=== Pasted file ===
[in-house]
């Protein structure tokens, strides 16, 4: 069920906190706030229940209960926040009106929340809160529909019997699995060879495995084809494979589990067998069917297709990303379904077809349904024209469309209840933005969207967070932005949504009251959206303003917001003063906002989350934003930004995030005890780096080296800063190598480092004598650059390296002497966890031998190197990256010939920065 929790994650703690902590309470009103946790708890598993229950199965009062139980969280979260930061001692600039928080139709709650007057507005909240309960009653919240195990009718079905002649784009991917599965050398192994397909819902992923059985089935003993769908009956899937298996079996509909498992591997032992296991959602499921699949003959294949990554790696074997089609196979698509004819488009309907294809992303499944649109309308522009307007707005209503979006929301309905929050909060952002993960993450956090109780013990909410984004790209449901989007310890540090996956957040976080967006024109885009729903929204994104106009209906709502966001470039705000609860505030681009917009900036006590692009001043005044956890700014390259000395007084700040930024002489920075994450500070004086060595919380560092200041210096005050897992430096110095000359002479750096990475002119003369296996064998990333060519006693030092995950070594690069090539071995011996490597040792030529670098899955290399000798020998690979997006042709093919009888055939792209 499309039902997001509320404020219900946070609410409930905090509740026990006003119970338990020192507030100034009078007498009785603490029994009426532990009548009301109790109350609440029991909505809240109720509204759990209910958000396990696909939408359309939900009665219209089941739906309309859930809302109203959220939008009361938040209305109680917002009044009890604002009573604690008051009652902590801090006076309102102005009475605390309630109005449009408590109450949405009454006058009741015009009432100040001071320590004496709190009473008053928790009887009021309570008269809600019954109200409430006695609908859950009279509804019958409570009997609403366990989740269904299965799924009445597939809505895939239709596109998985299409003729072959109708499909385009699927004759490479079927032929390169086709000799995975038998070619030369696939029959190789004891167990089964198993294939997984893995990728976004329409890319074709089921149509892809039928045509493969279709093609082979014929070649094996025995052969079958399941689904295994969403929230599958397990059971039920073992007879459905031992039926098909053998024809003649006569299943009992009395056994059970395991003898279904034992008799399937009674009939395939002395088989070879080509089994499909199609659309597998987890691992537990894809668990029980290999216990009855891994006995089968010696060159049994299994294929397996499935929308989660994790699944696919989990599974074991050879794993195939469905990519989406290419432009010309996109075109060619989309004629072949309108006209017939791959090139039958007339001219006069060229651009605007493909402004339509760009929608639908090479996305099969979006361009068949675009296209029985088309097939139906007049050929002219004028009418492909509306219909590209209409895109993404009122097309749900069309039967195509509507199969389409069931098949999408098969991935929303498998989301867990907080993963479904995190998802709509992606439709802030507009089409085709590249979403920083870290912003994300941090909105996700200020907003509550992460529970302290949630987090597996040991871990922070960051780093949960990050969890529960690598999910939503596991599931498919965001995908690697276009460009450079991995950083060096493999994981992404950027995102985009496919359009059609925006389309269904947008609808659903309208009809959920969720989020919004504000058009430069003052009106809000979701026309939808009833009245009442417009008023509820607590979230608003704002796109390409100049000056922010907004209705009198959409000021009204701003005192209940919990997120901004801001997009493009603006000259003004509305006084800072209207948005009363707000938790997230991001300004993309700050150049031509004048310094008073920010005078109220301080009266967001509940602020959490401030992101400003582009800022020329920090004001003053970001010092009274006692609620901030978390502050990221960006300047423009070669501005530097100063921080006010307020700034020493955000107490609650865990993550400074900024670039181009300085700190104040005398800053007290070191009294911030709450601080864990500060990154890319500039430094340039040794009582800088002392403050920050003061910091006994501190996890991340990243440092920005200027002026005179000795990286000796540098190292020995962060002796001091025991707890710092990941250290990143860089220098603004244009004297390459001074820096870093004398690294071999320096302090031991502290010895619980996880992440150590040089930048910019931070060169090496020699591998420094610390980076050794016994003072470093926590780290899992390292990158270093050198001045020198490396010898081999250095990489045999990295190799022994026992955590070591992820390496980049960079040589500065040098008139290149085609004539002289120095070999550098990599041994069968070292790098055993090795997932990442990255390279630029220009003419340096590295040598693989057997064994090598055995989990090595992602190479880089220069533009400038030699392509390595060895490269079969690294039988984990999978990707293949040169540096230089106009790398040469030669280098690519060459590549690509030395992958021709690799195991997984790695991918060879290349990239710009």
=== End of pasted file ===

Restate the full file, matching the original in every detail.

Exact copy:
[in-house]
């Protein structure tokens, strides 16, 4: 069920906190706030229940209960926040009106929340809160529909019997699995060879495995084809494979589990067998069917297709990303379904077809349904024209469309209840933005969207967070932005949504009251959206303003917001003063906002989350934003930004995030005890780096080296800063190598480092004598650059390296002497966890031998190197990256010939920065 929790994650703690902590309470009103946790708890598993229950199965009062139980969280979260930061001692600039928080139709709650007057507005909240309960009653919240195990009718079905002649784009991917599965050398192994397909819902992923059985089935003993769908009956899937298996079996509909498992591997032992296991959602499921699949003959294949990554790696074997089609196979698509004819488009309907294809992303499944649109309308522009307007707005209503979006929301309905929050909060952002993960993450956090109780013990909410984004790209449901989007310890540090996956957040976080967006024109885009729903929204994104106009209906709502966001470039705000609860505030681009917009900036006590692009001043005044956890700014390259000395007084700040930024002489920075994450500070004086060595919380560092200041210096005050897992430096110095000359002479750096990475002119003369296996064998990333060519006693030092995950070594690069090539071995011996490597040792030529670098899955290399000798020998690979997006042709093919009888055939792209 499309039902997001509320404020219900946070609410409930905090509740026990006003119970338990020192507030100034009078007498009785603490029994009426532990009548009301109790109350609440029991909505809240109720509204759990209910958000396990696909939408359309939900009665219209089941739906309309859930809302109203959220939008009361938040209305109680917002009044009890604002009573604690008051009652902590801090006076309102102005009475605390309630109005449009408590109450949405009454006058009741015009009432100040001071320590004496709190009473008053928790009887009021309570008269809600019954109200409430006695609908859950009279509804019958409570009997609403366990989740269904299965799924009445597939809505895939239709596109998985299409003729072959109708499909385009699927004759490479079927032929390169086709000799995975038998070619030369696939029959190789004891167990089964198993294939997984893995990728976004329409890319074709089921149509892809039928045509493969279709093609082979014929070649094996025995052969079958399941689904295994969403929230599958397990059971039920073992007879459905031992039926098909053998024809003649006569299943009992009395056994059970395991003898279904034992008799399937009674009939395939002395088989070879080509089994499909199609659309597998987890691992537990894809668990029980290999216990009855891994006995089968010696060159049994299994294929397996499935929308989660994790699944696919989990599974074991050879794993195939469905990519989406290419432009010309996109075109060619989309004629072949309108006209017939791959090139039958007339001219006069060229651009605007493909402004339509760009929608639908090479996305099969979006361009068949675009296209029985088309097939139906007049050929002219004028009418492909509306219909590209209409895109993404009122097309749900069309039967195509509507199969389409069931098949999408098969991935929303498998989301867990907080993963479904995190998802709509992606439709802030507009089409085709590249979403920083870290912003994300941090909105996700200020907003509550992460529970302290949630987090597996040991871990922070960051780093949960990050969890529960690598999910939503596991599931498919965001995908690697276009460009450079991995950083060096493999994981992404950027995102985009496919359009059609925006389309269904947008609808659903309208009809959920969720989020919004504000058009430069003052009106809000979701026309939808009833009245009442417009008023509820607590979230608003704002796109390409100049000056922010907004209705009198959409000021009204701003005192209940919990997120901004801001997009493009603006000259003004509305006084800072209207948005009363707000938790997230991001300004993309700050150049031509004048310094008073920010005078109220301080009266967001509940602020959490401030992101400003582009800022020329920090004001003053970001010092009274006692609620901030978390502050990221960006300047423009070669501005530097100063921080006010307020700034020493955000107490609650865990993550400074900024670039181009300085700190104040005398800053007290070191009294911030709450601080864990500060990154890319500039430094340039040794009582800088002392403050920050003061910091006994501190996890991340990243440092920005200027002026005179000795990286000796540098190292020995962060002796001091025991707890710092990941250290990143860089220098603004244009004297390459001074820096870093004398690294071999320096302090031991502290010895619980996880992440150590040089930048910019931070060169090496020699591998420094610390980076050794016994003072470093926590780290899992390292990158270093050198001045020198490396010898081999250095990489045999990295190799022994026992955590070591992820390496980049960079040589500065040098008139290149085609004539002289120095070999550098990599041994069968070292790098055993090795997932990442990255390279630029220009003419340096590295040598693989057997064994090598055995989990090595992602190479880089220069533009400038030699392509390595060895490269079969690294039988984990999978990707293949040169540096230089106009790398040469030669280098690519060459590549690509030395992958021709690799195991997984790695991918060879290349990239710009």